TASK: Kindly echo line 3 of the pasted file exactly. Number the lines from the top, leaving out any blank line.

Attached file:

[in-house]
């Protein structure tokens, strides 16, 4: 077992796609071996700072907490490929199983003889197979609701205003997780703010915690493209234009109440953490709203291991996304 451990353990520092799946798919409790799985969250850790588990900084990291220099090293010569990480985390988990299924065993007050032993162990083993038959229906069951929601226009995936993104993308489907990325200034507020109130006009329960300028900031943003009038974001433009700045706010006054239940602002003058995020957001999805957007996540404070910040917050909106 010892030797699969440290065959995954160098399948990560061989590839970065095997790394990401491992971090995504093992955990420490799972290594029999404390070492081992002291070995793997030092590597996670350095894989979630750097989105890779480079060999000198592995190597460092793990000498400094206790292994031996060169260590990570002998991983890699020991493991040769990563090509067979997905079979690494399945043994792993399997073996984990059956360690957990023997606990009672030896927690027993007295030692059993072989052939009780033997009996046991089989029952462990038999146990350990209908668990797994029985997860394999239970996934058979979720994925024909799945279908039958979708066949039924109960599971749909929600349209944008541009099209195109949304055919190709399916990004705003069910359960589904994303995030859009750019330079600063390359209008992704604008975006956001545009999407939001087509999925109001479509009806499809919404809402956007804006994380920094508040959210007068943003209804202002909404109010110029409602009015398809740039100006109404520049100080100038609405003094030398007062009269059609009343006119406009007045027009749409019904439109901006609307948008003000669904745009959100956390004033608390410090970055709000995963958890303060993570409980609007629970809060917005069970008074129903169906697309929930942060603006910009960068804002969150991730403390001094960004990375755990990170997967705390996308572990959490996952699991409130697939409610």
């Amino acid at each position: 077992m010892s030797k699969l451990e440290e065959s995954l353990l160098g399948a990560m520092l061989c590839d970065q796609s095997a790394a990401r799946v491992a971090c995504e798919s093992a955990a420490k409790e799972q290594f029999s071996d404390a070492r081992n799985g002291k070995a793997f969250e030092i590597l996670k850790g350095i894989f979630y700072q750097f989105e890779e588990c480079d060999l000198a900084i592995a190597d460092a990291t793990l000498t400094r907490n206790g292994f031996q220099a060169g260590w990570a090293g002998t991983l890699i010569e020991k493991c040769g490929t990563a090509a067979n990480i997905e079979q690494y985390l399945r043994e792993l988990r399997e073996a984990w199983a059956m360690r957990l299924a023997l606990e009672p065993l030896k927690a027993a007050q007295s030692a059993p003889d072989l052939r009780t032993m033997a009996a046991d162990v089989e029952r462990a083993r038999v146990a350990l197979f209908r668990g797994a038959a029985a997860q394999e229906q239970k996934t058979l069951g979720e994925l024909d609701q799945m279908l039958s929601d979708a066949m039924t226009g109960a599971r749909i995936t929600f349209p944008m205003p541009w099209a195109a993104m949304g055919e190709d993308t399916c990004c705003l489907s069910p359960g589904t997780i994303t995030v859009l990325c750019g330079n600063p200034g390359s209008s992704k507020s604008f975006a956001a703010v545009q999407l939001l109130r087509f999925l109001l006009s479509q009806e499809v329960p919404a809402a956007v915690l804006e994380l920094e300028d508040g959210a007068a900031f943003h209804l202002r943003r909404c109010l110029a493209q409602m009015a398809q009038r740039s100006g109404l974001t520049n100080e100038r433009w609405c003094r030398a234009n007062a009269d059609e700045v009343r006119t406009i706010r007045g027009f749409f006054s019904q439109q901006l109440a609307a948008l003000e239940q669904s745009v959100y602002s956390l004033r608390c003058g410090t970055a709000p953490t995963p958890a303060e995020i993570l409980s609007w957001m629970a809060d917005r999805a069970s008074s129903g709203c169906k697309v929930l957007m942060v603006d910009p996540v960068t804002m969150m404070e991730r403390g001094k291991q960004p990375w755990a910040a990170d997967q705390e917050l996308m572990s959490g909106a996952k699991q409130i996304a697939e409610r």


């Amino acid at each position: 077992m010892s030797k699969l451990e440290e065959s995954l353990l160098g399948a990560m520092l061989c590839d970065q796609s095997a790394a990401r799946v491992a971090c995504e798919s093992a955990a420490k409790e799972q290594f029999s071996d404390a070492r081992n799985g002291k070995a793997f969250e030092i590597l996670k850790g350095i894989f979630y700072q750097f989105e890779e588990c480079d060999l000198a900084i592995a190597d460092a990291t793990l000498t400094r907490n206790g292994f031996q220099a060169g260590w990570a090293g002998t991983l890699i010569e020991k493991c040769g490929t990563a090509a067979n990480i997905e079979q690494y985390l399945r043994e792993l988990r399997e073996a984990w199983a059956m360690r957990l299924a023997l606990e009672p065993l030896k927690a027993a007050q007295s030692a059993p003889d072989l052939r009780t032993m033997a009996a046991d162990v089989e029952r462990a083993r038999v146990a350990l197979f209908r668990g797994a038959a029985a997860q394999e229906q239970k996934t058979l069951g979720e994925l024909d609701q799945m279908l039958s929601d979708a066949m039924t226009g109960a599971r749909i995936t929600f349209p944008m205003p541009w099209a195109a993104m949304g055919e190709d993308t399916c990004c705003l489907s069910p359960g589904t997780i994303t995030v859009l990325c750019g330079n600063p200034g390359s209008s992704k507020s604008f975006a956001a703010v545009q999407l939001l109130r087509f999925l109001l006009s479509q009806e499809v329960p919404a809402a956007v915690l804006e994380l920094e300028d508040g959210a007068a900031f943003h209804l202002r943003r909404c109010l110029a493209q409602m009015a398809q009038r740039s100006g109404l974001t520049n100080e100038r433009w609405c003094r030398a234009n007062a009269d059609e700045v009343r006119t406009i706010r007045g027009f749409f006054s019904q439109q901006l109440a609307a948008l003000e239940q669904s745009v959100y602002s956390l004033r608390c003058g410090t970055a709000p953490t995963p958890a303060e995020i993570l409980s609007w957001m629970a809060d917005r999805a069970s008074s129903g709203c169906k697309v929930l957007m942060v603006d910009p996540v960068t804002m969150m404070e991730r403390g001094k291991q960004p990375w755990a910040a990170d997967q705390e917050l996308m572990s959490g909106a996952k699991q409130i996304a697939e409610r």